It goes without saying that the sandbox adventure has seen a revival these past few years. From The Legend of Zelda to Ghost of Tsushima, it seems that every single high profile production is trying to push the boundaries of what can be done with large, open-ended environments peppered with interesting activities to enjoy and stories to experience.
Ben 10: Power Trip is another game in this vein. An officially licensed title where the newest challenge the iconic alien-changing hero faces will be a sprawling non-linear map and obstacles to tackle in any order he wishes.
Thanks to some remote office wizardry, I was able to play an early build of this game by the talented folks at PHL Collective. Within a few minutes I was mildly impressed with how the studio is handling many challenges that come with an open-world design while making the experience as approachable as possible to children and players of all ages.
The set-up is simple. Ben Tennyson is on vacation in Europe with his family when some evil mastermind, the wizard known as Hex, re-powers Ben's shapeshifting Omnitrix and unleashes untold power within four magical crystals.. If Ben is going to save the world, he'll have to find a way to restore his powers, shut down the crystals, and defeat Hex.
The entire time throughout the demo, the same thought kept creeping into my mind: how is this going to be different? The demo in question started with Ben in the middle of a forest near his grandfather's RV and talking to the local authority figure, Ranger Ryan. Walking and jumping happened. Collectible coins were grabbed, and it felt relatively slow. I was starting to dread how boring this could get, to say nothing of the attention spans of young kids that made up the game's core demographic. PHL's solution to this: use Ben's scooter. A scooter that goes faster in long stretches and can make long jumps. I smiled at the simple ingenuity.
As the tutorial continued, I was guided to a Void rift, placing Ben into an ethereal dimension full of floating platforms. After navigating through this space I got a hold of Ben's first alien form, the fire slinging Heatblast, and a taste of the combat. It's an old, but familiar system with weak attacks and strong attacks that can be strung together into combos, and there's a dodge button to help keep things quick and energetic.
Thankfully, Heatblast turned out to be more versatile than just a guy that can burn down enemies and roadblocks. The hero brought a double jump ability with him as well, which helped me reach a few taunting coins as I made my way around the nearby forest and nature park. That noted mark of versatility made me appreciate just how much thought PHL had put into this game, and made me interested in how they would translate Ben 10's more fantastic transformations. Ben riding a scooter would be one thing, zipping across the map as the superspeed hero XLR8 would be something else.
Sadly, my time with the demo concluded shortly thereafter, but I still managed to get several scintillating details about Ben 10: Power Trip. In addition to maintaining the “do whatever you like whenever you like” design ethos, the map would include additional challenges. More collectible coins, something anyone who has played a Lego game will gladly obsess over, hidden puzzles and boss fights were brought up, challenges that will become more manageable as more of Ben's alien forms are unlocked.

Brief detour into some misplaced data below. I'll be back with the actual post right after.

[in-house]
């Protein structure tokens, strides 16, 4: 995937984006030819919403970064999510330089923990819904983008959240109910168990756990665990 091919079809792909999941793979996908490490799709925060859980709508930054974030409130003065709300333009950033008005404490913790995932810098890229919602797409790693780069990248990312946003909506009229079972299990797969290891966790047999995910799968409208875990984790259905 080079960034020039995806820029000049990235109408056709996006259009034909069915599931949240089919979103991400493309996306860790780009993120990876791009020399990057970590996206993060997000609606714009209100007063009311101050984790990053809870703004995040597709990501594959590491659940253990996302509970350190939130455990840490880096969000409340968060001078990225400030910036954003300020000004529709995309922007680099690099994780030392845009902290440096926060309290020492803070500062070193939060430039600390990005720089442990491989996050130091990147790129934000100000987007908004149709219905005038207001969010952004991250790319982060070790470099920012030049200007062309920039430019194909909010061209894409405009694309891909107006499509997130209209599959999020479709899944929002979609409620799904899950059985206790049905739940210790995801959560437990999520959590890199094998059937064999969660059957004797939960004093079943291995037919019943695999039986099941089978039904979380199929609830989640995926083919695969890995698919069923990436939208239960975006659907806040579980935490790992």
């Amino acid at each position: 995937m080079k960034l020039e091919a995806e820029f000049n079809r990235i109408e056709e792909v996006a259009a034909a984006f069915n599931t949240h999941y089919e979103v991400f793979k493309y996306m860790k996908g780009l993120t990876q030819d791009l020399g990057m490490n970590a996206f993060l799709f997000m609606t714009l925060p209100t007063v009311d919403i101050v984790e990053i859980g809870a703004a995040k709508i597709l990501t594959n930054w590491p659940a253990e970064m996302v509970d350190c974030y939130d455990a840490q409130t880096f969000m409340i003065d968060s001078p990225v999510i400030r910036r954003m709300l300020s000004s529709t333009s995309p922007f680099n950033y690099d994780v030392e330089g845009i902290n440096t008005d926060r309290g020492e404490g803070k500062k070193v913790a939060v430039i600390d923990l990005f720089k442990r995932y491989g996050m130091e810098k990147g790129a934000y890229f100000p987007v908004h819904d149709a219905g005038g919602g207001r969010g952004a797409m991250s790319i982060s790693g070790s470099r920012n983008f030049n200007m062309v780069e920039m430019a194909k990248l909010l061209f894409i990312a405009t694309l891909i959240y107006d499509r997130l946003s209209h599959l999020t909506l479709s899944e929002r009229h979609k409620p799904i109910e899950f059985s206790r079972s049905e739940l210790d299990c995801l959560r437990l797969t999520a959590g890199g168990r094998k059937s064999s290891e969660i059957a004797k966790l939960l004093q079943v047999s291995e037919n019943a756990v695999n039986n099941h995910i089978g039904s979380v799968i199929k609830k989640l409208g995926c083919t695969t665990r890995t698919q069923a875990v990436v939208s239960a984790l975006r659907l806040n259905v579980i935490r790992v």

To my surprise, PHL mentioned there would also be a couch co-op mode. At any point, a second player can jump into the game as Kevin Levin, who has his own collection of alien forms to change into. Functionally speaking, they are identical to Ben's forms, naturally, both players need the same tools if they are going to tackle the same challenges, but they will maintain their own unique appearances.
An open-world game based on the world of Ben 10 is one thing, but adding local co-op to the mix was a novel addition I'm surprised more developers didn't try. While it is limited to just local co-op, implementing online in a game map this big would open so many cans of worms, the idea of just jumping in and enjoying the game with a friend, sibling, or parent, is the kind of inclusive and wholesome entertainment that these projects always strive for.
I can't exactly say that Ben 10: Power Trip is going to be some unsung masterpiece. When it comes to a lot of the features I saw during this vertical slice, it was all a healthy mix of tried and true ideas and mechanics refined with admirable workmanlike quality. If you're a fan of Ben 10 or know a kid who's just getting into gaming age who loves the hero of many forms, this looks like a great start for them. But I can't help but admire the little ways PHL took something that was popular, either by creative decision or executive demand, and are managing to put their own spin on it.
TechRaptor previewed Ben 10: Power Trip on PC at an online event hosted by the publisher. The game will also be available on Xbox One, PlayStation 4, and Nintendo Switch on October 9th.